1 ( +1 / -0 )

What ever happened to the idea of a deputy PM you know like a stand in guy ?

0 ( +0 / -0 )

Kōno Kono Kono

-1 ( +0 / -1 )

That's not even true. For example, the GPIF doesn't "pay for" the pension system, as the fund consists almost entirely of securities, which are held for investment purposes and not for the purpose of making cash payments to pensioners.

Income from those investments is what will pay pensions. Maybe we need posts from readers who understand public finance.......

0 ( +1 / -1 )

As FXGAI says the consumption tax needs to be 30 - 40% to repay the debt Japan has written but then the country could not fucntion, so time you woke up and stopped living in your disney world Nakanoguy and lived in the now .

Based on OECD data the tax burden of the Japanese, defined as government revenues from all sources as a proportion of GDP is the third or fourth lowest of the three dozen most developed nations. On any given year it might trade places near the bottom with the US and occasionally with South Korea. Only Turkey and Mexico, those bastions of economic growth and innovation, have lower tax burdens. Japan's tax burden is about ten percent below the OECD average and 20% below the Scandanavian nations. There is scope to raise taxes in Japan to pay that debt down but everyone whines taxes are too high and cries for a tax cut.

0 ( +2 / -2 )

The most crucial aspect to take into account in regard to point of purchase taxation is the difference between VAT Europe and J Consumption Tax. And how this difference affects the amounts levied.

Value-added tax (VAT) is one where the consumption tax is charged at each stage of the production chain. Revenue is assumed, and thus defined as “value added,” and taxed accordingly.

J Consumption taxes levied on the purchase of goods/services. Essentially a flat rate applied to every transaction, a percentage of the total value.

OK, how much and how often?

Here’s the JNTA basics

https://www.nta.go.jp/english/taxes/consumption_tax/01.htm

Got that out of the way, Fumio Kishida again is ignoring the fact that J consumption tax is a regressive blunt instrument. The point is a refusal from all the candidates to restructure and reform Japan social security and tax system

1 ( +1 / -0 )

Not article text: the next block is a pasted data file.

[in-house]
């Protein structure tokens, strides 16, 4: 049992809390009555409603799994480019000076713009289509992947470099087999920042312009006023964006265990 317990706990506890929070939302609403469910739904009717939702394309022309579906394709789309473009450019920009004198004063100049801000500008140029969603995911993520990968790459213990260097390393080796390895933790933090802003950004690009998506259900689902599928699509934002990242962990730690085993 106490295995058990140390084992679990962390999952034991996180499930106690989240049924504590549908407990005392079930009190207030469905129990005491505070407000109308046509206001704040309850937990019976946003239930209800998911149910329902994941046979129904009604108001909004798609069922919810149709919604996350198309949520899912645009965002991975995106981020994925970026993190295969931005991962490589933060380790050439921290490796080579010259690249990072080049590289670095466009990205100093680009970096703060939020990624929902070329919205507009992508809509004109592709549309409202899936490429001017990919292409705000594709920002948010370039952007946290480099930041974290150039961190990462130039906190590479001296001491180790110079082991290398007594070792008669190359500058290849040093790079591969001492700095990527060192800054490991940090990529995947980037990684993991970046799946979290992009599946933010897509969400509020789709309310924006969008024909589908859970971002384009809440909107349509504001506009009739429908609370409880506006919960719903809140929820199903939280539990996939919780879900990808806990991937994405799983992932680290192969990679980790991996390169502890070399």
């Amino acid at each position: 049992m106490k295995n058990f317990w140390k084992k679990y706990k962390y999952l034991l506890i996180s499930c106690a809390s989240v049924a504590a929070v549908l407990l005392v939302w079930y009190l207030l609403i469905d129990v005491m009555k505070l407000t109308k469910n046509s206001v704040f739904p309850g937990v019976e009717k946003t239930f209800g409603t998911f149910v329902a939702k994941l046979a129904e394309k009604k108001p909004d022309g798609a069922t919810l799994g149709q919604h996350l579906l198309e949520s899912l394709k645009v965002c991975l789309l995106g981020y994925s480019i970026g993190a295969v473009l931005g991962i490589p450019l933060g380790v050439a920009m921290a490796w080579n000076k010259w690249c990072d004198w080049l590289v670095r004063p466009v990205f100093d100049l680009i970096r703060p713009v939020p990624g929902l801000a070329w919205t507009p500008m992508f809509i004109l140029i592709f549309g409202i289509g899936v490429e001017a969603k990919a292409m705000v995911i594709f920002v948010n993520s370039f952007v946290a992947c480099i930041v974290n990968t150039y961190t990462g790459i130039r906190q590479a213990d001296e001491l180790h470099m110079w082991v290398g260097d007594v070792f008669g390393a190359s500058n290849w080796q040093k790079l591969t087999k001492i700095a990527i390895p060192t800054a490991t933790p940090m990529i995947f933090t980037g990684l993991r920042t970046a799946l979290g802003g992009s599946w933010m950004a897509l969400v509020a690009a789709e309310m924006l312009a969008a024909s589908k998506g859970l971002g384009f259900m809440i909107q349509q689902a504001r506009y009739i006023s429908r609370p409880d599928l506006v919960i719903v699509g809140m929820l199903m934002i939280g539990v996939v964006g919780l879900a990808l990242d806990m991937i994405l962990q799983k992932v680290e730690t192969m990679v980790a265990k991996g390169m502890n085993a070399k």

Why we need to pay tax on food is beyond me?

2 ( +2 / -0 )

@fxgai

With Japan spending 100 trillion yen and collecting only in the 60 - 70 trillion yen in tax revenues....

The 30 trillion to 40 trillion yen shortfall is converted into government bonds, most of which the BOJ buys, and thus the "debt" is owned by the authorities. The govt can have even that "debt" cancelled if it wants. The rest of the bonds go to institutions and individuals who receive returns that are close to zero.

it's clear as daylight that the consumption tax rate should be hiked to 30%. 

Clear to someone who believes public finances works the same way as household budgets, Hikes that large that would be suicidal, given that the last couple of small rises triggered recessions.

0 ( +1 / -1 )

The govt can have even that "debt" cancelled if it wants.

Dream on

-1 ( +0 / -1 )

fxgai, you are out of your mind to propose a 30% sales tax

I proposed 2 options, including cutting spending actually - if you read carefully.

A consumption tax rate at around 30% is what would be needed to fund government spending.

If u don’t like it, great - let’s find 30-40 trillion yen of spending to cut instead.

-2 ( +0 / -2 )

As FXGAI says the consumption tax needs to be 30 - 40% to repay the debt Japan has written 

actually, that would only stop the debt from increasing. It wouldn’t be enough to pay it back....

-1 ( +0 / -1 )

@fxgai

Dream on

Care to explain why the govt can't cancel the debt once its fiscal agency, the central bank, takes ownership of it? Or are you once again criticizing a truth you don't understand?

0 ( +1 / -1 )

When was the last time they cancelled it, and why do you think that was the case?

-1 ( +0 / -1 )

 "....and why do you think that was the case?"

Central banks like to have a lot of bonds because they can use them as a tool of monetary policy. So they could cancel the debt if they wanted to but don't want to because that would make policymaking more difficult. The buying and selling of the debt instruments by the authorities is done to adjust interest rates. They have other policy roles as well, mostly concerning the provision of liquidity to the financial markets.

Regardless of how the bonds are used, nearly half of Japan's "debt" is currently owned by the authorities. This not debt how you think it to be - as in private household debt --- and that means your beliefs and opinions on this matter are based on a fundamentally flawed premise.

-1 ( +0 / -1 )